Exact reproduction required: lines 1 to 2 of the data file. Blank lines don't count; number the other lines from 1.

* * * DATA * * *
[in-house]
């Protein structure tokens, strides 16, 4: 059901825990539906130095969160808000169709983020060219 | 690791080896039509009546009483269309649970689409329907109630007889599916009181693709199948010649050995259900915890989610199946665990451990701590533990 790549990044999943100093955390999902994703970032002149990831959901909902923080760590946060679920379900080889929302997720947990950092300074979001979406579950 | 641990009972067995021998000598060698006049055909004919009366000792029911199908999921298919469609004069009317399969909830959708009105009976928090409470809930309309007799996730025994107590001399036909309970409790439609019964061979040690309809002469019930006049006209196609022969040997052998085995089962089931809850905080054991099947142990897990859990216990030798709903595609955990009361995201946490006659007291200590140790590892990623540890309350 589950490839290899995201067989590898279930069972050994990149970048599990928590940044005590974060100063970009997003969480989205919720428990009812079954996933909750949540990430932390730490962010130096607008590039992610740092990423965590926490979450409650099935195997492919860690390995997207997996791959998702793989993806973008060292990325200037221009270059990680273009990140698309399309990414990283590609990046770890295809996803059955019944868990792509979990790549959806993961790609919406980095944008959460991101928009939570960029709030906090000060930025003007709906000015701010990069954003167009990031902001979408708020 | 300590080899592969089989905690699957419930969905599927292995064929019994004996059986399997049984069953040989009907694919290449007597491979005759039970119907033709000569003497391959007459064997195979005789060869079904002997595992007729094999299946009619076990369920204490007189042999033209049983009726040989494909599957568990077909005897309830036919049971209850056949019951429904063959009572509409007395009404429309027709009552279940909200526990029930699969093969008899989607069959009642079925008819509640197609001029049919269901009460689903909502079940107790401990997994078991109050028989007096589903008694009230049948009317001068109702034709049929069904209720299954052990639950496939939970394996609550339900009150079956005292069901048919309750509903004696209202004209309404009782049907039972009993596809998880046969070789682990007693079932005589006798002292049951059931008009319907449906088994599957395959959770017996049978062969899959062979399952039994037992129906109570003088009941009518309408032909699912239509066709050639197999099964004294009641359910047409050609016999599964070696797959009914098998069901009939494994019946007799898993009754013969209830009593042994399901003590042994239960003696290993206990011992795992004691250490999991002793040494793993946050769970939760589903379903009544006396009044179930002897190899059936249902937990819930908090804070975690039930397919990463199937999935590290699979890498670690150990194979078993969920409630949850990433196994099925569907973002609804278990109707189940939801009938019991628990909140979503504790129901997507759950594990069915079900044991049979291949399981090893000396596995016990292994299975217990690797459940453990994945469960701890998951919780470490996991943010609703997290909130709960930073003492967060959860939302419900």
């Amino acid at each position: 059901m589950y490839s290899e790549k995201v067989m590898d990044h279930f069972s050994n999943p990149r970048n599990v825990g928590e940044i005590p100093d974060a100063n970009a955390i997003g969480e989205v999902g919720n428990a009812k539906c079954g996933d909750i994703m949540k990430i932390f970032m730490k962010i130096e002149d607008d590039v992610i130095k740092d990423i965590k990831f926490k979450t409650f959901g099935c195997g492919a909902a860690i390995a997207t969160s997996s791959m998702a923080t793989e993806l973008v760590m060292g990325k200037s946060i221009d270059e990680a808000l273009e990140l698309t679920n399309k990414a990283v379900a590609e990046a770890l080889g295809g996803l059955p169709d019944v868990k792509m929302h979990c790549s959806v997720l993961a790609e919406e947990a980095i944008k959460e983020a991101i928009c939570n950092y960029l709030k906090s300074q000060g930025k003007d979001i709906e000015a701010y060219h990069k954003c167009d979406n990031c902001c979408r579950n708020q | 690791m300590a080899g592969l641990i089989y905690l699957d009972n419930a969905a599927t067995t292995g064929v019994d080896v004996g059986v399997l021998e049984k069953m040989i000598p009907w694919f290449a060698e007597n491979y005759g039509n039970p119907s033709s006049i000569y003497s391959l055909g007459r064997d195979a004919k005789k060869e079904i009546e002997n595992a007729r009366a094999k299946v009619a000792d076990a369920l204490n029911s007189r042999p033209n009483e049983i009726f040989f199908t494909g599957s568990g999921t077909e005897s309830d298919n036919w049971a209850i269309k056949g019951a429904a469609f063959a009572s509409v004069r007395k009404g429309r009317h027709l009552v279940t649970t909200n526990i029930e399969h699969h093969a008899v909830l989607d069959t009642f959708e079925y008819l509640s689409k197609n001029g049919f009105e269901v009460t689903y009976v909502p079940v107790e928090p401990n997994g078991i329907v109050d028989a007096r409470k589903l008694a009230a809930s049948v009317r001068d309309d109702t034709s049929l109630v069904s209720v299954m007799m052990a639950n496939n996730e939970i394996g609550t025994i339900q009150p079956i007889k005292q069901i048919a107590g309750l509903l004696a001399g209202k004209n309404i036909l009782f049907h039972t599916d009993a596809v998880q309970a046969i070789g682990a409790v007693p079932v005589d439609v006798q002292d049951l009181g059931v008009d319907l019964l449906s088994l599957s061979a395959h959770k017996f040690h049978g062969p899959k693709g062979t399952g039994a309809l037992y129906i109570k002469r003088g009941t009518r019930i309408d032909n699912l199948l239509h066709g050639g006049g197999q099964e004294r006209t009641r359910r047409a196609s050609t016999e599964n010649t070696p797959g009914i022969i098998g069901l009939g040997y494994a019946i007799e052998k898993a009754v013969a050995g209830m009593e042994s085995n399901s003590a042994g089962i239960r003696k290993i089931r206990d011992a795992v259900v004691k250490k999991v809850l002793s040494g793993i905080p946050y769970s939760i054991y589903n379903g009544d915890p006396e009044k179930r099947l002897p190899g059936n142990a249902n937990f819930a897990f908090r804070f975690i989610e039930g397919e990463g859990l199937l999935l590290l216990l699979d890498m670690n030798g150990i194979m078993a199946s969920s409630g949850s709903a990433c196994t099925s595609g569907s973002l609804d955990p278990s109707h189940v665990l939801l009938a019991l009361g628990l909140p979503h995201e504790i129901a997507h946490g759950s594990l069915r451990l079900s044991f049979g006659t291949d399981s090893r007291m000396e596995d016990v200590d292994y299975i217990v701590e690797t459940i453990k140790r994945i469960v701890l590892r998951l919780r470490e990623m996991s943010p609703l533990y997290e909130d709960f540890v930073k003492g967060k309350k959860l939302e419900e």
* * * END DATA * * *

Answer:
[in-house]
């Protein structure tokens, strides 16, 4: 059901825990539906130095969160808000169709983020060219 | 690791080896039509009546009483269309649970689409329907109630007889599916009181693709199948010649050995259900915890989610199946665990451990701590533990 790549990044999943100093955390999902994703970032002149990831959901909902923080760590946060679920379900080889929302997720947990950092300074979001979406579950 | 641990009972067995021998000598060698006049055909004919009366000792029911199908999921298919469609004069009317399969909830959708009105009976928090409470809930309309007799996730025994107590001399036909309970409790439609019964061979040690309809002469019930006049006209196609022969040997052998085995089962089931809850905080054991099947142990897990859990216990030798709903595609955990009361995201946490006659007291200590140790590892990623540890309350 589950490839290899995201067989590898279930069972050994990149970048599990928590940044005590974060100063970009997003969480989205919720428990009812079954996933909750949540990430932390730490962010130096607008590039992610740092990423965590926490979450409650099935195997492919860690390995997207997996791959998702793989993806973008060292990325200037221009270059990680273009990140698309399309990414990283590609990046770890295809996803059955019944868990792509979990790549959806993961790609919406980095944008959460991101928009939570960029709030906090000060930025003007709906000015701010990069954003167009990031902001979408708020 | 300590080899592969089989905690699957419930969905599927292995064929019994004996059986399997049984069953040989009907694919290449007597491979005759039970119907033709000569003497391959007459064997195979005789060869079904002997595992007729094999299946009619076990369920204490007189042999033209049983009726040989494909599957568990077909005897309830036919049971209850056949019951429904063959009572509409007395009404429309027709009552279940909200526990029930699969093969008899989607069959009642079925008819509640197609001029049919269901009460689903909502079940107790401990997994078991109050028989007096589903008694009230049948009317001068109702034709049929069904209720299954052990639950496939939970394996609550339900009150079956005292069901048919309750509903004696209202004209309404009782049907039972009993596809998880046969070789682990007693079932005589006798002292049951059931008009319907449906088994599957395959959770017996049978062969899959062979399952039994037992129906109570003088009941009518309408032909699912239509066709050639197999099964004294009641359910047409050609016999599964070696797959009914098998069901009939494994019946007799898993009754013969209830009593042994399901003590042994239960003696290993206990011992795992004691250490999991002793040494793993946050769970939760589903379903009544006396009044179930002897190899059936249902937990819930908090804070975690039930397919990463199937999935590290699979890498670690150990194979078993969920409630949850990433196994099925569907973002609804278990109707189940939801009938019991628990909140979503504790129901997507759950594990069915079900044991049979291949399981090893000396596995016990292994299975217990690797459940453990994945469960701890998951919780470490996991943010609703997290909130709960930073003492967060959860939302419900």